From PEOPLE Magazine Click to enlarge
WELCOME TO THE PALACE OF PAULA ABDUL, POP princess. Here, just outside the peach-colored walls of her $3.2 million Spanish-style mansion above Beverly Hills, is a pond where rare Japanese fish flit back and forth beneath a gurgling fountain. Nearby, a winding pool leads to a sun-filled kitchen. And the airy dining room is fragrant with the smell of fresh-cut roses and tulips—and, Abdul suddenly notices, dog pee. "Oh, Punky," she moans, scooping up her 1-year old Chihuahua. "What am I doing to do with you?" Then she stops, smiles and says, "Please don't tell anyone my dog doesn't have bladder control."

In fact, Abdul doesn't give a hoot if the world knows her puppy's secret. "Secrecy," she says, laughing. "What is that?"

For Abdul, 32, secrecy has at times been a way of sustaining pain. Six years have passed since the former L.A. Laker Girl burst onto the music scene with Forever Your Girl, a debut album that sold 12 million copies, produced four chart-topping singles and turned her into a star overnight. Since then, Abdul has experienced other highs: an Emmy for choreographing The Tracey Ullman Show, a Grammy for her Opposites Attract video, her 1992 marriage to actor Emilio Estevez. She has also endured humiliation and sorrow. In 1991 her record company was sued by a backup singer who claimed that her voice had been used to enhance Abdul's vocals; in 1994 her marriage to Estevez ended in divorce. None of that, however, affected Abdul as deeply as the secret she has, until now, kept from almost everyone: her 15-year battle with bulimia.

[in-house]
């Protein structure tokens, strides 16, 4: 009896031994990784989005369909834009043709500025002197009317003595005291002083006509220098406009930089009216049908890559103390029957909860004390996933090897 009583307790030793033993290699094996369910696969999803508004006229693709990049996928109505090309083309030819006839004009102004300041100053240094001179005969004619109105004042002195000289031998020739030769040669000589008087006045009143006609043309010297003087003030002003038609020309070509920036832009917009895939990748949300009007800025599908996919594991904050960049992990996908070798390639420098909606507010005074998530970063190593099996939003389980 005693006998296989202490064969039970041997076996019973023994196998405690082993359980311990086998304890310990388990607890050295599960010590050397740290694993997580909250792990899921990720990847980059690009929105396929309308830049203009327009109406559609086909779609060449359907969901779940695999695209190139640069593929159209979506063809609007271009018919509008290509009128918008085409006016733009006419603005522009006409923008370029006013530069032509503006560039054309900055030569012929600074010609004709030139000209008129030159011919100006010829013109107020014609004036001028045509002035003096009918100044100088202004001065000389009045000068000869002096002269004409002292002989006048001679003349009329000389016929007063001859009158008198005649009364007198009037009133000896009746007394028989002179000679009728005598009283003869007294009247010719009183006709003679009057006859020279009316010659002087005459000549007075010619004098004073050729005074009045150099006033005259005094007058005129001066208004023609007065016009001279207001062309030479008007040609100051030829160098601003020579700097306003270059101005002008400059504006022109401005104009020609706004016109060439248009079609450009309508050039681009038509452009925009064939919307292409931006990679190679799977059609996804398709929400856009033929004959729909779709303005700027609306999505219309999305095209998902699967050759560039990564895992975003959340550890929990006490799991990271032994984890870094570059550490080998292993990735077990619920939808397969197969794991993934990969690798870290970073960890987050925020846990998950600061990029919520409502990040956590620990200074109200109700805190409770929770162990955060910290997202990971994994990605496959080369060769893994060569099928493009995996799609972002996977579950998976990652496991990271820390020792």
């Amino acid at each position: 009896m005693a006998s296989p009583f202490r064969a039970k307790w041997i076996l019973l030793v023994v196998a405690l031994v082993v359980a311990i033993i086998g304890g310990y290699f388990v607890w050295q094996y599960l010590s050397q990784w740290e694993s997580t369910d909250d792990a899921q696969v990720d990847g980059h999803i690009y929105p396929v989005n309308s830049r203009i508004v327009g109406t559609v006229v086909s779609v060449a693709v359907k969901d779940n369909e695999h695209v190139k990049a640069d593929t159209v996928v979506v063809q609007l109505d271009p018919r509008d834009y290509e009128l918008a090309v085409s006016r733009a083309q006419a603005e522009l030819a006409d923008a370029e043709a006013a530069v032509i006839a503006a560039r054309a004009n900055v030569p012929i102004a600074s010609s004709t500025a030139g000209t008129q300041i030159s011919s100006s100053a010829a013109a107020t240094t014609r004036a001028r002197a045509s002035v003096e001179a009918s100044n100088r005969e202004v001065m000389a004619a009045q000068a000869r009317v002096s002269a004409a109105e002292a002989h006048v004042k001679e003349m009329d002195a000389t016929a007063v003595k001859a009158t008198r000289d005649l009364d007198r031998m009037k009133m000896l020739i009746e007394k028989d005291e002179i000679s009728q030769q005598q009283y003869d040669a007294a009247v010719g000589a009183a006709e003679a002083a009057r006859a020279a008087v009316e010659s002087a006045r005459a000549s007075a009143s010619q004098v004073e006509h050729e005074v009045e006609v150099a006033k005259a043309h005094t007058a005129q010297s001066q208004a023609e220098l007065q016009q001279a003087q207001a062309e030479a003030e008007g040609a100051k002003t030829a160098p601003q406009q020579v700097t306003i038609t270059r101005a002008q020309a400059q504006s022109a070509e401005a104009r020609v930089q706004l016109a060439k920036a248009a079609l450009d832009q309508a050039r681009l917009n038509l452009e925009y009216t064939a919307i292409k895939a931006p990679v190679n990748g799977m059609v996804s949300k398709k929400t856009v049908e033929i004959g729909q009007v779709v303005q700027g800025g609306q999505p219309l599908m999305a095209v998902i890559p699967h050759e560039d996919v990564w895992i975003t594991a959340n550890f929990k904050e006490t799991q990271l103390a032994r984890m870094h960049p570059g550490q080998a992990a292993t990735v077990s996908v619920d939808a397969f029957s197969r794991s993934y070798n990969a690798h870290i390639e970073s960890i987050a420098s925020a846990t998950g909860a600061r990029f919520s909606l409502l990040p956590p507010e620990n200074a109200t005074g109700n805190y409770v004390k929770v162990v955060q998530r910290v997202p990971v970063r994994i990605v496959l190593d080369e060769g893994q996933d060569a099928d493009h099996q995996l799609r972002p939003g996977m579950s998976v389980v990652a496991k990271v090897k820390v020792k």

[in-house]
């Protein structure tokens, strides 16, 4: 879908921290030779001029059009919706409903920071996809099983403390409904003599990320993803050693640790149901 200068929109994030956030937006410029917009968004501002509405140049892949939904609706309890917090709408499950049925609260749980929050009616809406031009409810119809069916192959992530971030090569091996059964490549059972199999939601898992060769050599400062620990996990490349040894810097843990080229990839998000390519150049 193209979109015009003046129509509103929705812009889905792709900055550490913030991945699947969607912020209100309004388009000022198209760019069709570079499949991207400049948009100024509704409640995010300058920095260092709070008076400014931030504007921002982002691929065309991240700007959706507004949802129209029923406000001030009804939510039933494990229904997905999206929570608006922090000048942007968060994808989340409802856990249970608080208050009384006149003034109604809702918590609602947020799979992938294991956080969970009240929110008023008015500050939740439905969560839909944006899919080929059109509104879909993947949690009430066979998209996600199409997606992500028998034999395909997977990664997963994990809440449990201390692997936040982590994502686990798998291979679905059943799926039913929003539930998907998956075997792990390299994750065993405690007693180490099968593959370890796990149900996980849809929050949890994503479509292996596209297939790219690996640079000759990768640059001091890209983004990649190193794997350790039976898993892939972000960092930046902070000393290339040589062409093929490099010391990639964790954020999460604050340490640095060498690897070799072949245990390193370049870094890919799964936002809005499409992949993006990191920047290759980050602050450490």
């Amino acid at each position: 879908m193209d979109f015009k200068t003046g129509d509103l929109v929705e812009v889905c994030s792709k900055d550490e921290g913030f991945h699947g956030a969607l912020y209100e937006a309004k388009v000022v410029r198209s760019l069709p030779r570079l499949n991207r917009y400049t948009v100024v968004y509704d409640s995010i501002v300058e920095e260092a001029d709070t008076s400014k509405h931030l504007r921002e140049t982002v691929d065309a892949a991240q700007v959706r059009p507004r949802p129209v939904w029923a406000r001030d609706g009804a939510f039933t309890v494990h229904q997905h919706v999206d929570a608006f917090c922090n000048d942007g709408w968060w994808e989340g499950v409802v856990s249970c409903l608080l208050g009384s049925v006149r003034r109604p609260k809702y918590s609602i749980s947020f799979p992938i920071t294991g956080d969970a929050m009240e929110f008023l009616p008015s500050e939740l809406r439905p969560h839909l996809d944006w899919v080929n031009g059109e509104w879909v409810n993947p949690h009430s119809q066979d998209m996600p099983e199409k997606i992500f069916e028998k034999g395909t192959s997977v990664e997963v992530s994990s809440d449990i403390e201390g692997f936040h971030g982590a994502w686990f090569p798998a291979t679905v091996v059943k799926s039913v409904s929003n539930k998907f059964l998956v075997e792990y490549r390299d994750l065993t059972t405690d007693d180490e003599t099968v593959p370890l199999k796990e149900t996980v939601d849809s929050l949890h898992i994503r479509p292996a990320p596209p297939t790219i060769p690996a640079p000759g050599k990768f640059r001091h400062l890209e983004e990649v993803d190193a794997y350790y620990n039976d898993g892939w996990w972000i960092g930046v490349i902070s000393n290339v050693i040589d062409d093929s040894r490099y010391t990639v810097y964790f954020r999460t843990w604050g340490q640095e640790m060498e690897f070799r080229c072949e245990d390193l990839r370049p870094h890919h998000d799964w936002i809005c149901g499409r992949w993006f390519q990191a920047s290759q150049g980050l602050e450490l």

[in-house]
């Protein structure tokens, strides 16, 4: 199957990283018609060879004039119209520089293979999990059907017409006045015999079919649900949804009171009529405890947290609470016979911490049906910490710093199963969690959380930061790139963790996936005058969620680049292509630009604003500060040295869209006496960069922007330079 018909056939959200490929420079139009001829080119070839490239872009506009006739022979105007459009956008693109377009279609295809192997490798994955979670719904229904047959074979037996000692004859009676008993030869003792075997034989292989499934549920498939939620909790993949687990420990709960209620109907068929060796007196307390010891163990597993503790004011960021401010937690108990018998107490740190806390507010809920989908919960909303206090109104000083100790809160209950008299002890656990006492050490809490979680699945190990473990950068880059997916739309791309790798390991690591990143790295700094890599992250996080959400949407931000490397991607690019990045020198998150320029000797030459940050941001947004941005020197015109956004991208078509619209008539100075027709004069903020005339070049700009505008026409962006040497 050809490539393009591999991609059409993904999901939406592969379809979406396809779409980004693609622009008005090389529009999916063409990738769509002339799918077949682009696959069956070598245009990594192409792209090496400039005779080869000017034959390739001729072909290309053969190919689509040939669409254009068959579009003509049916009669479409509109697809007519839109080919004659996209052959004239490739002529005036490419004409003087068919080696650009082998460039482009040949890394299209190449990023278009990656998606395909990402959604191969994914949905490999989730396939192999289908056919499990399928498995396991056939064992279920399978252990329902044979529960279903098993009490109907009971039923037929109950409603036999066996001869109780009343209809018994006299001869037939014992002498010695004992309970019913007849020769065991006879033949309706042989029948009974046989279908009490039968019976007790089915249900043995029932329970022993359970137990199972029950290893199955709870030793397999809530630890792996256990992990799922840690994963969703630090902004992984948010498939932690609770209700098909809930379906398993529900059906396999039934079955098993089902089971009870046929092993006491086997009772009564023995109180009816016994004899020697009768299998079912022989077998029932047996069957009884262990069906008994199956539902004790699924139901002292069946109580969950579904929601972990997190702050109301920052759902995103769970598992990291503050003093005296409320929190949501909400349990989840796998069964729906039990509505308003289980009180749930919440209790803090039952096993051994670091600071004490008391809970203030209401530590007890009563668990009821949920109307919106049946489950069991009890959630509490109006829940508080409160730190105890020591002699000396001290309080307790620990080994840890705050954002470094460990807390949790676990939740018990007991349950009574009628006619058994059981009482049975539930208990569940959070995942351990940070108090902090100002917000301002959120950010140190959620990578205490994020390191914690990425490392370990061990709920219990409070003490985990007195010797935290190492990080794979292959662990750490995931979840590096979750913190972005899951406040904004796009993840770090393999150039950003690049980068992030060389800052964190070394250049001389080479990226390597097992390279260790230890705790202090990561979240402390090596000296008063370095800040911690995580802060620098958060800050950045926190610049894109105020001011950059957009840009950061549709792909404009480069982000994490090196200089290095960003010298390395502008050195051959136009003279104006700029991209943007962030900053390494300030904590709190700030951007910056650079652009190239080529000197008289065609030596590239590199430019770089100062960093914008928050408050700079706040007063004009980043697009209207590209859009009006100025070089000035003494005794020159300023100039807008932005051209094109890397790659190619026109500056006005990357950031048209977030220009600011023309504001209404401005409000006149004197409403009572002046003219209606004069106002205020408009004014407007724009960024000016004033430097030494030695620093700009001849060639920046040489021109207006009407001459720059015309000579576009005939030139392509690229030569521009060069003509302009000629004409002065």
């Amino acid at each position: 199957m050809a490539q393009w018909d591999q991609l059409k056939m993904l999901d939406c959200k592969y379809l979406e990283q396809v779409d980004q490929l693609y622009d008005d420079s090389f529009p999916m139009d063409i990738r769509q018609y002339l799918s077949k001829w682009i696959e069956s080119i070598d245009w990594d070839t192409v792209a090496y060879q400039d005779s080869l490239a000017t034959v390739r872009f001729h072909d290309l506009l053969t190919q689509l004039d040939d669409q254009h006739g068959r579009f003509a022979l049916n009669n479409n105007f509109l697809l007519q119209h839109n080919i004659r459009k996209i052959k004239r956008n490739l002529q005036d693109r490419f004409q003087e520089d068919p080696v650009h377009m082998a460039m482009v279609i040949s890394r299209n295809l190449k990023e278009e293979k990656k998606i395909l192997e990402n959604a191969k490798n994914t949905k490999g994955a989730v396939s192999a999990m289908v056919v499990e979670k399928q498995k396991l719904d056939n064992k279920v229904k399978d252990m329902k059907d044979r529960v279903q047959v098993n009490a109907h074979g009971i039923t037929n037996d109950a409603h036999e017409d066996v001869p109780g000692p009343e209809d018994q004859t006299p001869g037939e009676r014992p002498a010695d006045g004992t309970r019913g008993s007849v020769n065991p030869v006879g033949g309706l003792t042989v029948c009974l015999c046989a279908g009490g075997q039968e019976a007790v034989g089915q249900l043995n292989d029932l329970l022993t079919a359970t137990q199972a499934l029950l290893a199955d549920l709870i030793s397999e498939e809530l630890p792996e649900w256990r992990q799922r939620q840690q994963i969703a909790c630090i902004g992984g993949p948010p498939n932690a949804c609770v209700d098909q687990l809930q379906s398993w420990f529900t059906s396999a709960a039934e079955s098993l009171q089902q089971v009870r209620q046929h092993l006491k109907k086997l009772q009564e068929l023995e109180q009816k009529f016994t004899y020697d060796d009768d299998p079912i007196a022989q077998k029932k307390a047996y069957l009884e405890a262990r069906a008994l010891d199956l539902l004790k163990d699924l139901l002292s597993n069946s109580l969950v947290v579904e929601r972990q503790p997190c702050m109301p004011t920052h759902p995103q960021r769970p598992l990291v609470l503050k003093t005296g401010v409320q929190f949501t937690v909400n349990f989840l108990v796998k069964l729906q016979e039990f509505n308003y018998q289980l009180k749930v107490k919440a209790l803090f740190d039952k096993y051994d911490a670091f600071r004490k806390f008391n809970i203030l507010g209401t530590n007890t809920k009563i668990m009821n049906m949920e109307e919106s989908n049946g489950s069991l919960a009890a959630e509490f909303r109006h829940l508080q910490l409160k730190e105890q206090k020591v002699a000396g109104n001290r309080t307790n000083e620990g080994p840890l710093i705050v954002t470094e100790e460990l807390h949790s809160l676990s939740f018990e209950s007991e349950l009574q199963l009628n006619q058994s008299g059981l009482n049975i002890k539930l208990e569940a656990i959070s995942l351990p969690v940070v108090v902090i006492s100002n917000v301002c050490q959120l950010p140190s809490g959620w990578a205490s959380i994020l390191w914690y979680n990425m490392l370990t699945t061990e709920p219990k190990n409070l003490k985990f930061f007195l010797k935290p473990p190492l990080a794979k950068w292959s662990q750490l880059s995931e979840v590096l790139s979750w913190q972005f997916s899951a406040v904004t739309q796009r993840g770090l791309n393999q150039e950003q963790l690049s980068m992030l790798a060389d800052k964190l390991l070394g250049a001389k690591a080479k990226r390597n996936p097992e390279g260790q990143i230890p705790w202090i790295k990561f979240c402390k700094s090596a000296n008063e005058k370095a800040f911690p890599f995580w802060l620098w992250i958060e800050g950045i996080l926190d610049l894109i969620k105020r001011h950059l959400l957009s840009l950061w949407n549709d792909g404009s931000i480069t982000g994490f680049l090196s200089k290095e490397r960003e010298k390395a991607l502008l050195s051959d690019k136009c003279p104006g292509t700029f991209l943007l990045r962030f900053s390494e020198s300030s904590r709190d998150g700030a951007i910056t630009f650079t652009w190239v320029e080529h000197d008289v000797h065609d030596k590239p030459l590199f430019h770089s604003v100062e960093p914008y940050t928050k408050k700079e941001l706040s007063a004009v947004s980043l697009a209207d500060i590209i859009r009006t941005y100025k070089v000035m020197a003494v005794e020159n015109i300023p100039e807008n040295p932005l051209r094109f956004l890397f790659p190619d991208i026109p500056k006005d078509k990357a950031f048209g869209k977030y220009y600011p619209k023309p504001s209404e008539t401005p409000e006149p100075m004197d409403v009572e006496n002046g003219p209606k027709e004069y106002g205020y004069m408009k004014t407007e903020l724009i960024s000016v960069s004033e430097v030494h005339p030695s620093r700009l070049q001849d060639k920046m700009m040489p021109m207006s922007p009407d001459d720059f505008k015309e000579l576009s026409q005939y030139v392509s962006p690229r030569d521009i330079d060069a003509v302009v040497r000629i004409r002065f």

"I'd starve myself, then binge, then purge," says the 5'2", 105-lb. singer, wincing at the memory. "Whether I was sticking my head in the toilet or exercising for hours a day, I was spitting out the food—and the feelings."

Today, she says, her eating and exercise problems are behind her. A monthlong stay at the Laureate Psychiatric Clinic for eating disorders in Tulsa last year helped give her the confidence to work out problems and fears with friends, family members and music-business colleagues rather than with her refrigerator. Head Over Heels, her just-released third album, is, she says, her most honest and personal project to date. "I took all the stuff I was afraid to face," says Abdul, "and put it in my music."

What happened after Abdul hit her peak is something she is still struggling to understand. "The confidence I had when I was just plain anonymous Paula eroded," she says. "Suddenly being Paula Abdul was not a very comfortable place to be."

In truth, it never was. For Abdul, who was raised in Van Nuys, Calif., the tough times started when she was 7 and her sense of home and family was shaken by divorce. Her father, Harry, now 62, the owner of a water-bottling company, moved more than 200 miles away to Northern California. Her mother, Lorraine, a onetime classical pianist, moved with Paula and her sister Wendy, now 39 and a homemaker, to a condo in the San Fernando Valley community of North Hollywood. "I didn't understand it," says Abdul of the split. "My mother did a great job of being there, and I saw my dad on weekends. But it was hard."